Kyle: I get it, I mean I wouldn’t be in to that. And if a vasectomy is reversible then essentially I go on birth control. And all I’ve got to deal with is a cut in a very sensitive area and smelling a bit of smoke down there.
Eva: You know, these days they do it with a laser at a lot of places.
Kyle: Maybe I can get my eyes fixed and a vasectomy at the same time.
Eva: (laughs) You mean like Lasik?
Kyle: Yeah, at the same time. I mean while I’m there laying down…
Eva: Also, it’s such a double standard. Ok lets say, God forbid, after the next ten years we decide to go our separate ways and divorce. I’ll be forty five, you haven’t had a vasectomy, and I’ve “given my best years” to you, and had our two kids. I probably can’t go on to another relationship and have a baby, but you could. You could legit have a whole new family. And that is pretty messed up. Fairness wise.
Kyle: I didn’t make that standard.
Eva: I know, I’m not saying you did, but I’m just saying it’s so tricky. And I think that’s one of the reasons it ends up being such a touchy subject– because it can bring up a lot of insecurities in a relationship.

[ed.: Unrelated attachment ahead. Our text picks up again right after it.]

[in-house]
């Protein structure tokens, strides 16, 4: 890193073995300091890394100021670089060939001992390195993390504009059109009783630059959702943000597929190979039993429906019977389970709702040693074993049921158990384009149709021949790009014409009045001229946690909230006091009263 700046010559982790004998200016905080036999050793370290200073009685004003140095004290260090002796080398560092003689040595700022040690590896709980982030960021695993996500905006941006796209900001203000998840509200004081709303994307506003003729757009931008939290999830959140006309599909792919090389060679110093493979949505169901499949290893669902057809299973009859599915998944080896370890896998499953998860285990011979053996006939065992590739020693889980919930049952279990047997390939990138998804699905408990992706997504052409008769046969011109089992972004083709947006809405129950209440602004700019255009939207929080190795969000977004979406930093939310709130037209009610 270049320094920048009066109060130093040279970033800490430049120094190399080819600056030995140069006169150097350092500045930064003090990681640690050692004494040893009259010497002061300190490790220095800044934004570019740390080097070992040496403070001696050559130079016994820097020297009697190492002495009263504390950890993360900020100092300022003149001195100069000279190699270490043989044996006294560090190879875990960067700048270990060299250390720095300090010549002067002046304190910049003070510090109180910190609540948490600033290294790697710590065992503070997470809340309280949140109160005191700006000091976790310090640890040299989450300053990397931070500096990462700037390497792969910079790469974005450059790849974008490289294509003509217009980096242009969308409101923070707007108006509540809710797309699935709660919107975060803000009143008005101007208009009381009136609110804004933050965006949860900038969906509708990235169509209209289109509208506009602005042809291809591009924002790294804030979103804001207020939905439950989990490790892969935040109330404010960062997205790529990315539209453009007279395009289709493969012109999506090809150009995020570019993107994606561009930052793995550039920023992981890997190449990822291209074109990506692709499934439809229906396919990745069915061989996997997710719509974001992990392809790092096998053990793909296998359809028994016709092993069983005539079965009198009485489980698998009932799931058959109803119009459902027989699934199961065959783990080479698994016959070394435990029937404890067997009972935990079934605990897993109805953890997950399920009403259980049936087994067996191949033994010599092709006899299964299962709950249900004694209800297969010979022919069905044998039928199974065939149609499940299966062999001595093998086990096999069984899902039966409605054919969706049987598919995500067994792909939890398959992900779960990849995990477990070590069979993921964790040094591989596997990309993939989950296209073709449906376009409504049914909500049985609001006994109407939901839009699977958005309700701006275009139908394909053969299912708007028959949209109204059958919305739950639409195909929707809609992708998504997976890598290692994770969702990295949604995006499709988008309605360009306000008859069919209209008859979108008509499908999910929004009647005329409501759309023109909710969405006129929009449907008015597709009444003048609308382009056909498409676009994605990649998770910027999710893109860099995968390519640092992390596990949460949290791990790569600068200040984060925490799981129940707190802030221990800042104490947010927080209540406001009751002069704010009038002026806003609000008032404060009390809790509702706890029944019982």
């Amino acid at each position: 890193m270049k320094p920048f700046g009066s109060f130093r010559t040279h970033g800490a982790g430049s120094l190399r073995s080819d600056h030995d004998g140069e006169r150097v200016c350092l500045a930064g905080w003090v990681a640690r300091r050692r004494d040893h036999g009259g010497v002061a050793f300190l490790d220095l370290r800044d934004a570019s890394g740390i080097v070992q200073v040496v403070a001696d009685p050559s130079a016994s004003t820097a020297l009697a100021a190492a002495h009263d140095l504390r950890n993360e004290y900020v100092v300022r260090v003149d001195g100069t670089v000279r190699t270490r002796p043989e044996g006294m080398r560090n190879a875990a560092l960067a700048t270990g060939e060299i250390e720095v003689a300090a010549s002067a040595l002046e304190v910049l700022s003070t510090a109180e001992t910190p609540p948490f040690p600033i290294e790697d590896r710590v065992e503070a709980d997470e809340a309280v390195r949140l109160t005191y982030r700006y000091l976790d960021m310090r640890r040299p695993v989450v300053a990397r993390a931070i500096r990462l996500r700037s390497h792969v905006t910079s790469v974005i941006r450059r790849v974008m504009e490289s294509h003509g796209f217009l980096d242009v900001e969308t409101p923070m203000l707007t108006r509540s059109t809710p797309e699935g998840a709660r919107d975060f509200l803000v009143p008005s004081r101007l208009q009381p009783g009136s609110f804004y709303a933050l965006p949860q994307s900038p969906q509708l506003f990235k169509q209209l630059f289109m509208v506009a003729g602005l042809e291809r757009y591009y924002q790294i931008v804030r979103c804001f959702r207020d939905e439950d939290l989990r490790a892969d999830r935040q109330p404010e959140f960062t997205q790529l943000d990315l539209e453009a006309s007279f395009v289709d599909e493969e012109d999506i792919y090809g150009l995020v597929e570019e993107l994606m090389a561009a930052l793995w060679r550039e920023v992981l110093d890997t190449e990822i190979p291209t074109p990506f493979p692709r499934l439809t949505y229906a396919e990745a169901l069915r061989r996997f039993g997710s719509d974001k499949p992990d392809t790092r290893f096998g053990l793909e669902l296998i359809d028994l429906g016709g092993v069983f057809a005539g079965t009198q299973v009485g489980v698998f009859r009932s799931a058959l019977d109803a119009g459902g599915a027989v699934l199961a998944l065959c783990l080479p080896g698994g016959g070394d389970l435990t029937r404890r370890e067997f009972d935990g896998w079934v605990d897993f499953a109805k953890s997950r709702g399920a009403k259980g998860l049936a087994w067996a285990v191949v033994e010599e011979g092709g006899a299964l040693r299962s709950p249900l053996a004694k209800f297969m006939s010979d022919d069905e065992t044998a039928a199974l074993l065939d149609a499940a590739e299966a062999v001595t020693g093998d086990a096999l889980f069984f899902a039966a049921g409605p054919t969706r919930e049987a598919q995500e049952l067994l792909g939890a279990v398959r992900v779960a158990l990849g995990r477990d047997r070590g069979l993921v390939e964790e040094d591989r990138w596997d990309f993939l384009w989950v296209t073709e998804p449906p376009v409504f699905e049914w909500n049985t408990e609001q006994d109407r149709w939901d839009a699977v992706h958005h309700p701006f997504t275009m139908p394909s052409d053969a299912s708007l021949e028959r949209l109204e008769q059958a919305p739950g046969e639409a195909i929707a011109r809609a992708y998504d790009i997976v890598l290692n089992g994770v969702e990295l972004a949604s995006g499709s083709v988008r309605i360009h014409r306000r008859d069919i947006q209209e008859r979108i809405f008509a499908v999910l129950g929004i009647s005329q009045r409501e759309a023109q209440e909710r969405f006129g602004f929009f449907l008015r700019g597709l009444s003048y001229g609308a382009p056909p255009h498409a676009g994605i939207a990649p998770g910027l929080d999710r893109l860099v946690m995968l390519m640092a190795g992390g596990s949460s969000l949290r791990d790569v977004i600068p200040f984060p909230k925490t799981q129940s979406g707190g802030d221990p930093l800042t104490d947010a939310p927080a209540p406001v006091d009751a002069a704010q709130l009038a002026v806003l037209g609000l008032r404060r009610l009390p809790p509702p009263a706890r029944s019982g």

Kyle: For sure. I understand those sensitivities, and listen, relationships are about sacrifice. And it’s about compromise, and it’s about teamwork. And you not having to be on birth control, and to be able to feel better about not having a risk of getting pregnant– there are many things I changed in my life on a scale of “incredibly reluctant” to “not all that big of a deal”, and I think this is just another thing that falls on the line of it’s not my decision alone but it is my final call…
Eva: Like pregnancy, kind of.
Kyle: Yeah, and I want to come to a mutual agreement that that is the way forward. And if we believe that, then that’s what we’ll do. (pause) Do you want me to get a vasectomy?
Eva: Yes, I do.
Kyle: Ok, then that’s what we’ll do.
Eva: You heard it here, folks! (laughs)
Kyle: Can’t go back now!
Photographs by Julia Dags